Volcanic rocks of the Orca Group and Ghost Rocks Formation

Unit symbol: Togv
Age range Tertiary, Eocene to Paleocene (66 to 47.8 Ma)
Lithology: Igneous - Volcanic
Group name: Volcanic rocks of the Orca Group and Ghost Rocks Formation
The volcanic rocks of the Orca Group consist of thick to thin tabular bodies of altered tholeiitic basalt that have pillowed, massive, or crudely columnar flows and also include pillow breccia, aquagene tuff, and diabase or gabbro sills; pillows have palagonitic and amygdaloidal chilled margins (Winkler and Plafker, 1993). Also includes mafic sheeted-dike complexes that consist of dark-green, gray, and brown, aphanitic to porphyritic, chiefly basaltic, but locally gabbroic to dioritic dikes (Tysdal and others, 1977, Tysdal and Case, 1979, Winkler and Plafker, 1993). Minor interbedded mudstone and siltstone included locally. Commonly contains green, gray, or red chert in interstices between pillows; rarely includes interpillow clots of pink limestone or black mudstone. In the Knight Island area, felsic plagioclase-quartz dikes occur locally and plagioclase-clinopyroxene-olivine dikes are present but not common (Tysdal and Case, 1979). The dikes are commonly 1 to 2 m thick, vertical or nearly so, and generally strike north (Tysdal and others, 1977, Tysdal and Case, 1979). The dikes contain greenschist facies mineral assemblages ascribed to ocean-floor metamorphism by Bradley and Miller (2006). The dikes crosscut one another, intrude the adjacent pillow basalt, and, on Knight Island, locally intrude sedimentary rocks of the Orca Group (Tysdal and others, 1977). Pillow basalt screens are common in the up-to-2-km-wide transition zone between the pillow basalt and sheeted dike units (Tysdal and others, 1977; Tysdal and Case, 1979; Miller, 1984; Bradley and Miller, 2006). Xenoliths of gabbro and peridotite are present locally on Knight Island (Richter, 1965; Nelson and others, 1985). Small irregular pods, veins, and dikes of plagiogranite are also present in the dike complex north of Bay of Isles on Knight Island (Nelson and others, 1985). The dikes are intruded by and also intrude the gabbro in the transition zone between the gabbro and sheeted dike units (Tysdal and Case, 1979; Tysdal and others, 1977). The dikes make up the topographically high and rugged core of Knight and Glacier Islands (Tysdal and others, 1977). Whole rock K/Ar ages on greenstone, reported by Miller (1984), are 38.8±1.9 and 35.0±1.3 Ma on Knight Island; Miller (1984) interpreted these ages to represent minimum ages for accretion due to heating during the accretionary event that may have caused argon loss. The Ghost Rocks Formation, exposed along the Pacific Ocean side of the Kodiak Island archipelago consists of tholeiitic basalt that occurs within both sandstone- and argillite-rich subunits of the Ghost Rocks Formation. Rocks are typically altered by shearing and low-grade metamorphism. The basalt is included in this unit and, according to Moore and others (1983, p. 270), “* * * these lavas cannot have been derived from a single source and in many respects exhibit chemical affinities to magmas found in a variety of tectonic environments.” Mafic and ultramafic intrusive rocks of the Orca Group are included in unit Togum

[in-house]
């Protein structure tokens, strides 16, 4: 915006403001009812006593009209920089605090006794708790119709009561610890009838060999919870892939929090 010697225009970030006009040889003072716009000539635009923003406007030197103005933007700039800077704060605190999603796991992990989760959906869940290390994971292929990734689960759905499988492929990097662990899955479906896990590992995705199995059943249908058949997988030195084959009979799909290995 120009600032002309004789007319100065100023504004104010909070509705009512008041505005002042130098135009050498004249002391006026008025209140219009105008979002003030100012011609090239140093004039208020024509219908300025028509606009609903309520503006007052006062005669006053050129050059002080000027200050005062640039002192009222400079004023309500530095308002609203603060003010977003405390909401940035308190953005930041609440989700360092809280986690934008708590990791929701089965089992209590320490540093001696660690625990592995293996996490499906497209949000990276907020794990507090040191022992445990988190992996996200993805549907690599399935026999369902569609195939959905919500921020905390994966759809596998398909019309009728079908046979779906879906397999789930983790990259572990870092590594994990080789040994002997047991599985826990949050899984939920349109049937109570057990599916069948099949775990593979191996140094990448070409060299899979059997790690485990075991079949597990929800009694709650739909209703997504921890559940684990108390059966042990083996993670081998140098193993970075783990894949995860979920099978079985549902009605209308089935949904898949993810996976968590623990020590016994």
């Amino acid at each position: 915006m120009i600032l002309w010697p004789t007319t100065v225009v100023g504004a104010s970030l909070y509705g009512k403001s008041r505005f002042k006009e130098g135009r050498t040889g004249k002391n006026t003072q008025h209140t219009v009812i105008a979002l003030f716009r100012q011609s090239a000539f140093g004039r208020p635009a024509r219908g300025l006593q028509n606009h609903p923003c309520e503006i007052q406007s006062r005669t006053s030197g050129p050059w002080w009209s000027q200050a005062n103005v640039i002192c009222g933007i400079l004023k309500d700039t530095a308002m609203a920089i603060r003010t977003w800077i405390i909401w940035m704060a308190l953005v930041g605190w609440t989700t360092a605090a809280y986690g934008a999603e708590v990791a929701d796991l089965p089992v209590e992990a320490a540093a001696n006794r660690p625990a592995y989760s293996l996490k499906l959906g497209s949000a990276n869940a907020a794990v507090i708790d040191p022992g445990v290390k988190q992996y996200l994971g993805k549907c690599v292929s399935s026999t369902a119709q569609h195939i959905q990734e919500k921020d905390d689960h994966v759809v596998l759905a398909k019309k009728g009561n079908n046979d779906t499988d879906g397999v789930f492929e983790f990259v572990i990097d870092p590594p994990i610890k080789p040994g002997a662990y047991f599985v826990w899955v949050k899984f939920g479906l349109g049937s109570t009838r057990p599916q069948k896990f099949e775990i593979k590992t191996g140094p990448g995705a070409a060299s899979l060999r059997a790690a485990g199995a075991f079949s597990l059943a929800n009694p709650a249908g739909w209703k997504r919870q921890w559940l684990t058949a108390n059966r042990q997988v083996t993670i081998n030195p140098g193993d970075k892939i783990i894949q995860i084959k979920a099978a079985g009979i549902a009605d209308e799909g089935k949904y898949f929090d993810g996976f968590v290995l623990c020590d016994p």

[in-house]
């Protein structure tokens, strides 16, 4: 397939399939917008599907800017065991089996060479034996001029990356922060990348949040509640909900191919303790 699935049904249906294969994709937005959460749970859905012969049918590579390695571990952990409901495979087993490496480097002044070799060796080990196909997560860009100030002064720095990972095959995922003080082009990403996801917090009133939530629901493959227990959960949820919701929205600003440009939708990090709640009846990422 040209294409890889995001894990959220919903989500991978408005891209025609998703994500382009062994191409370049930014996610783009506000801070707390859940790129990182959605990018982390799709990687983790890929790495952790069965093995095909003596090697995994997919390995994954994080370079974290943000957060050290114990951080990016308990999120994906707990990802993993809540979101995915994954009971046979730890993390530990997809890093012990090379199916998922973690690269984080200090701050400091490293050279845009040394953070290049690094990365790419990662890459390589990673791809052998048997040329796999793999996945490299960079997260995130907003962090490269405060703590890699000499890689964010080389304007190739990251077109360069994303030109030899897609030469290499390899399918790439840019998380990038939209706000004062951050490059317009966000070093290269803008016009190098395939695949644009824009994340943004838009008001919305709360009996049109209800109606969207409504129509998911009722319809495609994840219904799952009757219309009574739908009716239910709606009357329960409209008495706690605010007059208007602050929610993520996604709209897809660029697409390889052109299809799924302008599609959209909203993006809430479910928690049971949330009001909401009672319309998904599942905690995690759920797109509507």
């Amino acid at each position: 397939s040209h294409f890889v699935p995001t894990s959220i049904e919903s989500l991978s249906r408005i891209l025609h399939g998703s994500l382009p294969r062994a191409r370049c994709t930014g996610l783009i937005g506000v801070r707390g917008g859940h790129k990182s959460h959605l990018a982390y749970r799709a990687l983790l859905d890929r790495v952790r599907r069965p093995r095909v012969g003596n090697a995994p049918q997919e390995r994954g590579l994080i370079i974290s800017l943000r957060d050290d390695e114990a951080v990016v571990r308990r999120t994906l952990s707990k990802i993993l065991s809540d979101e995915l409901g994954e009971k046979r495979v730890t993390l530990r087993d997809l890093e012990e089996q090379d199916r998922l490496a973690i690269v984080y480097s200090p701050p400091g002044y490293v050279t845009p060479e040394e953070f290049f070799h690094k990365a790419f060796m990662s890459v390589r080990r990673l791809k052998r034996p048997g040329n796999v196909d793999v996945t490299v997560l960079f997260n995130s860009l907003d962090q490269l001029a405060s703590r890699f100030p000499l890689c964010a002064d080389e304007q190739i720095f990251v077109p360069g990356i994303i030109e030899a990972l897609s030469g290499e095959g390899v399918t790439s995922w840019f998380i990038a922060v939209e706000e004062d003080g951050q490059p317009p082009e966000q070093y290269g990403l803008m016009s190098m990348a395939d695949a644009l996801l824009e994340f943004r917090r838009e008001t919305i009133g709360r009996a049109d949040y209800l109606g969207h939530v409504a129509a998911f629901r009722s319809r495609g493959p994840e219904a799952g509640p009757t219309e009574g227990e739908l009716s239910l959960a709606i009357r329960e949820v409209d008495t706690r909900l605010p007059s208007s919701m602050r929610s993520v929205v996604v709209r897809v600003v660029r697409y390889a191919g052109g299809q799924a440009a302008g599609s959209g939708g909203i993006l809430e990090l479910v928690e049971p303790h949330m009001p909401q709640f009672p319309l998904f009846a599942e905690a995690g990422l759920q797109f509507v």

Source map information

Source map Nelson, S.W., Miller, M.L., Haeussler, P.J., Snee, L.W., Phillips, P.J., Huber, Carol, 1999, Preliminary geologic map of the Chugach National Forest Special Study Area, Alaska: U.S. Geological Survey Open-File Report 99-362, 1 sheet, scale 1:63,360.
Symbol Tod
Unit name Ophiolite of Glacier Island - Sheeted dikes
Description Mafic sheeted dikes are basaltic in composition and form the lower oceanic-crust part of the ophiolite of Glacier Island. The dikes are diabasic, equigranular, and porphyritic. Phenocrysts of plagioclase and clinopyroxene are common. Facings on chilled margins and other field observations indicate that the dikes were intruded into, between, and across pre-existing dikes. Most dikes are vertical in orientation. The chemistry from typical mid-ocean ridge basalt (Crowe and others, 1992) and the ophiolite is part of a 80 km long belt of ophiolitic rocks that starts at Elrington Island to the south and includes Knight Island, Glacier Island, and the Ellamar area
Lithology Igneous

Correlated geologic units

Label Tosd
Description Orca Group, sheeted dikes, Paleocene and Eocene?
Geologic age Paleocene to Early-Eocene
Geologic setting Extrusive
Lithology Form Importance
Hypabyssal-basalt < Mafic-hypabyssal < Hypabyssal < Igneous Dike or sill Major